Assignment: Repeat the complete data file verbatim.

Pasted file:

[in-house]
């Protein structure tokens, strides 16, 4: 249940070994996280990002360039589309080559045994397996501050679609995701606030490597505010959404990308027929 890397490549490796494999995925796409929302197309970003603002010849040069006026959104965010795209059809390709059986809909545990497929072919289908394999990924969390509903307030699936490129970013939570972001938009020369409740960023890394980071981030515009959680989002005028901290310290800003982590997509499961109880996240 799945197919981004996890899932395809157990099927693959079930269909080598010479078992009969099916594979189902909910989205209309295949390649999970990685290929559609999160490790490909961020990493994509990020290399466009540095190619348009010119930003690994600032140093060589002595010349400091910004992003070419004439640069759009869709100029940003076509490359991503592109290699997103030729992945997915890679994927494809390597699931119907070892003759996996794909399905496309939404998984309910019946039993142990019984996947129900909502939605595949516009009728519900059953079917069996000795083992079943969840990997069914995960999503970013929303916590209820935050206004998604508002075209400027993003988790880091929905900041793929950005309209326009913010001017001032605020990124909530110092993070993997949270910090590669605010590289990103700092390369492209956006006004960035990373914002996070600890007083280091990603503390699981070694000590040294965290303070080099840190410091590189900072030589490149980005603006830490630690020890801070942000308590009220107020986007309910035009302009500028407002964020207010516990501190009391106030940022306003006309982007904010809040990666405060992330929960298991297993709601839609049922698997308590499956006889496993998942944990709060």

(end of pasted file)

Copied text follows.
[in-house]
């Protein structure tokens, strides 16, 4: 249940070994996280990002360039589309080559045994397996501050679609995701606030490597505010959404990308027929 890397490549490796494999995925796409929302197309970003603002010849040069006026959104965010795209059809390709059986809909545990497929072919289908394999990924969390509903307030699936490129970013939570972001938009020369409740960023890394980071981030515009959680989002005028901290310290800003982590997509499961109880996240 799945197919981004996890899932395809157990099927693959079930269909080598010479078992009969099916594979189902909910989205209309295949390649999970990685290929559609999160490790490909961020990493994509990020290399466009540095190619348009010119930003690994600032140093060589002595010349400091910004992003070419004439640069759009869709100029940003076509490359991503592109290699997103030729992945997915890679994927494809390597699931119907070892003759996996794909399905496309939404998984309910019946039993142990019984996947129900909502939605595949516009009728519900059953079917069996000795083992079943969840990997069914995960999503970013929303916590209820935050206004998604508002075209400027993003988790880091929905900041793929950005309209326009913010001017001032605020990124909530110092993070993997949270910090590669605010590289990103700092390369492209956006006004960035990373914002996070600890007083280091990603503390699981070694000590040294965290303070080099840190410091590189900072030589490149980005603006830490630690020890801070942000308590009220107020986007309910035009302009500028407002964020207010516990501190009391106030940022306003006309982007904010809040990666405060992330929960298991297993709601839609049922698997308590499956006889496993998942944990709060």